Lucie's aggressively critical stance, while sometimes criticized, has also been anticipated by critics, and any deviation has caused concern. Reviewing Love You, Too, which spans two British general elections, Lucie turns his observations inward to the self. In reviewing the play, Hemming commented that, "Given that this is the same playwright who in the 1980s wrote Fashion, a blistering piece about admen squabbling over the Tory party account; that, in his last play, he took a hatchet to the world of journalism . . . one might anticipate a somewhat skeptical account of the emergence of new Labour. But in fact, Love You, Too is not political; or not overtly so." Sheridan Morely was disappointed with this shift in the playwright's presentation, and commented: "Lucie seems curiously unable or unwilling to deal with the new political watersheds, contenting himself instead with two interchangeable couples who . . . find themselves fatally unable to live either together or apart. . . . [The play] is also, in its last act, one of the most stunningly anti-female plays of recent times."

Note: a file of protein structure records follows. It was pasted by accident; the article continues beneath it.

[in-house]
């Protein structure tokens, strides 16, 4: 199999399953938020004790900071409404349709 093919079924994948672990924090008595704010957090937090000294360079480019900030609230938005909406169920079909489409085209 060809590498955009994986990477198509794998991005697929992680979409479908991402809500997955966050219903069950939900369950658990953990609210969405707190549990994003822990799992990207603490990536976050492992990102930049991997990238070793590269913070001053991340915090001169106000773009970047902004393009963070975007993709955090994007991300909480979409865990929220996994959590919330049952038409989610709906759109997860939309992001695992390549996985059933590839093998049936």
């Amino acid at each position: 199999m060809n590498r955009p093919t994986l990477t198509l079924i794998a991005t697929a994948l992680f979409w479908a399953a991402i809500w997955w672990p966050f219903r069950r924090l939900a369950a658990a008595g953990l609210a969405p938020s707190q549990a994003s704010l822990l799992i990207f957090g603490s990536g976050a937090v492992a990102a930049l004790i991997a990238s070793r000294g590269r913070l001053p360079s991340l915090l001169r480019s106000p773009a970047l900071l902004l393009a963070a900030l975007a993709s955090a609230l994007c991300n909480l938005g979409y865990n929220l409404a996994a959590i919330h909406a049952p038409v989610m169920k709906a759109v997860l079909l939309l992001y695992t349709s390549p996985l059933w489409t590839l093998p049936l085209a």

Regarding the future role of British theatre, Lucie told Hemming: "We've gone from being a robust democracy to being a supine, authoritarian, middle-class pseudo-democracy. . . . There is a big quandary at the moment about where theatre is going and what it is for. Theatre is going to become, and going to have to become, the new journalism. It is going to have to go into the territory and ask the questions that the majority of newspapers no longer enter or ask, and it is going to have to talk about people who are excluded. You're not going to get that on television or film unless you smother it in other things."



Contemporary Dramatists, sixth edition, St. James Press (Detroit, MI), 1999.


Guardian (Manchester, England), June 2, 1998, Michael Billington, review of Love You, Too, p. 2.

Nation, March 19, 1990, Thomas M. Disch, review of Progress, p. 394.

New Statesman, February 21, 1997, Michael Bywater, review of The Shallow End, p. 39; May 29, 1998, Sarah Hemming, review of Love You, Too, p. 44.

Spectator, June 20, 1998, Sheridan Morley, review of Love You, Too, p. 38; March 1, 2003, Toby Young, review of The Green Man, p. 62.

Time, August 13, 1984, Richard Corliss, review of Progress, p. 95.

Variety, June 8, 1998, Matt Wolf, review of Love You,Too, p. 82.*